## anonymous 5 years ago Calculate the value of delta that corresponds to epsilon given limx->6 (2x+1) = 13, according to the definition of limits. Why delta = epsilon/2 is the only suitable solution? I have two cases: 1. If delta > epsilon/2 that's not going to work because our original |f(x)-L| will be greater than epsilon which is not possible: |f(x)-L| > epsilon 2. If delta < epsilon / 2 then |f(x)-L| < epsilon - a (where a < epsilon) which is ok since |f(x)-L| < epsilon - a < epsilon. So the first case is wrong. But what's about the second case? What if delta < epsilon/2? Will it still be wrong? Why?

1. Owlfred

Hoot! You just asked your first question! Hang tight while I find people to answer it for you. You can thank people who give you good answers by clicking the 'Good Answer' button on the right!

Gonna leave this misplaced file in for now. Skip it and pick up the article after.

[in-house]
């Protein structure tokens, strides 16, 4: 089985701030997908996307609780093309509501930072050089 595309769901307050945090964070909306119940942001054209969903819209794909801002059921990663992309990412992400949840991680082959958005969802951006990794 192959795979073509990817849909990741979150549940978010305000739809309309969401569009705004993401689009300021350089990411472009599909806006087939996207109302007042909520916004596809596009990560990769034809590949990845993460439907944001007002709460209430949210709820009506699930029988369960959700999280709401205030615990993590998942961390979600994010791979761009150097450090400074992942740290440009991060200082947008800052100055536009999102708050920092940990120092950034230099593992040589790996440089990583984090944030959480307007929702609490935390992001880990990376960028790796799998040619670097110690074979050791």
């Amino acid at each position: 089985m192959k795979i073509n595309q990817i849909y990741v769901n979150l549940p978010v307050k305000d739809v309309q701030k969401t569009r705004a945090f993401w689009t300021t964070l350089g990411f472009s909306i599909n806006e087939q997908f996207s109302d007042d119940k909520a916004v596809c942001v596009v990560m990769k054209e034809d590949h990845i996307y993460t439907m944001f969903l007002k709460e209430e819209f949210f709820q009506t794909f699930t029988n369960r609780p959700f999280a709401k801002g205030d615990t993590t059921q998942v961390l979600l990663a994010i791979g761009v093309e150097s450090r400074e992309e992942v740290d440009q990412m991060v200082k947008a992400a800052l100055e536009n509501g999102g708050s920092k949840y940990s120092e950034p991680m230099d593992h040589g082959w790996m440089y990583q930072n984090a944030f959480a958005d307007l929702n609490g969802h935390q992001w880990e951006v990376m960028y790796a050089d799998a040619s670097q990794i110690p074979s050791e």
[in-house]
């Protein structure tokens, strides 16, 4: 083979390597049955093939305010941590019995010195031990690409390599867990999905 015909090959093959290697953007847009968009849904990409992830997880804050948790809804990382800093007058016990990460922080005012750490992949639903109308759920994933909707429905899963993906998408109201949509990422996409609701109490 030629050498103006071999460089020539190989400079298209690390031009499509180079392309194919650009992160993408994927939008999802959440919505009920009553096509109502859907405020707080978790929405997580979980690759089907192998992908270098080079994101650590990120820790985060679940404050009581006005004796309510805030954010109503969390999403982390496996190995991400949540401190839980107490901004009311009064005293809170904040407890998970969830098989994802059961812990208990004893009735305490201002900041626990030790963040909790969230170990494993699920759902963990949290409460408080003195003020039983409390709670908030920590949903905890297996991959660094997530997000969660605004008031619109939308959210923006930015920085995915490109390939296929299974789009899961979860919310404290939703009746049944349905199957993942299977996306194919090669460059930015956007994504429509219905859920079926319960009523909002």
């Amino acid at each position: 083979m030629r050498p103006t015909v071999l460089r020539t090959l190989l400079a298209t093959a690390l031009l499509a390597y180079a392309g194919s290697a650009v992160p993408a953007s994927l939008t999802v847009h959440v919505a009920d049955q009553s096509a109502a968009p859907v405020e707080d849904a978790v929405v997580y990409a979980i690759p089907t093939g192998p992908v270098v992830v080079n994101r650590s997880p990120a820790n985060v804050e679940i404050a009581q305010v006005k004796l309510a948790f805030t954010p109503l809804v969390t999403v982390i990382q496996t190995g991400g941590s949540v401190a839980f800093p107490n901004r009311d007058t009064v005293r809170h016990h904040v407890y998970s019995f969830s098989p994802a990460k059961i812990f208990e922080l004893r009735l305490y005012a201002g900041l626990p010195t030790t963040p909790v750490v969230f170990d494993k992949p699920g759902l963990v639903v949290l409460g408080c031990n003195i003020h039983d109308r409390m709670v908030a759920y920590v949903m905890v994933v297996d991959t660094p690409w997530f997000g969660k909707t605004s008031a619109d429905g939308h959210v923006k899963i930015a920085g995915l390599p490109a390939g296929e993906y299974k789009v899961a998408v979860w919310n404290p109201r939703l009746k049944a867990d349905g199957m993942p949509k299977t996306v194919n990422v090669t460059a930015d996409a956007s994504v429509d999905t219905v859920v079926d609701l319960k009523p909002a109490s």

2. amistre64

since this is a line; your delta is simple. :)

3. amistre64

lim{x->6} (2x+1) = 13 f(d) = 2d+1 = 13+e 2d = 12+e d = (12+e)/2 i think

4. amistre64

maybe.... es and ds tend to confuse me lol

5. amistre64

or should that be f(x+d)??

6. amistre64

d < e/2 is good

7. amistre64

i can see it, but trying to describe it eludes me....

8. anonymous

From formal definition of limit: $\lim_{x \rightarrow a}f(x) = L$ $|f(x) - L| < \epsilon$ So we have: $|2x+1-13| < \epsilon$ $|x-6| < \epsilon/2$ And also from formal definition of limit: $0 < |x - a| < \delta$ Which gives us: $0 < |x - 6| < \delta$ So delta can be anywhere between 0 and epsilon/2

9. anonymous

I would say that u can go to Paul's Online Math Notes for additional help it's a pretty good math website yall

10. myininaya

|2x+1-13|=|2x-12|=2*|x-6|<e solvinf this for |x-6| we can what we need to make d so |x-6|<e/2 so d=e/2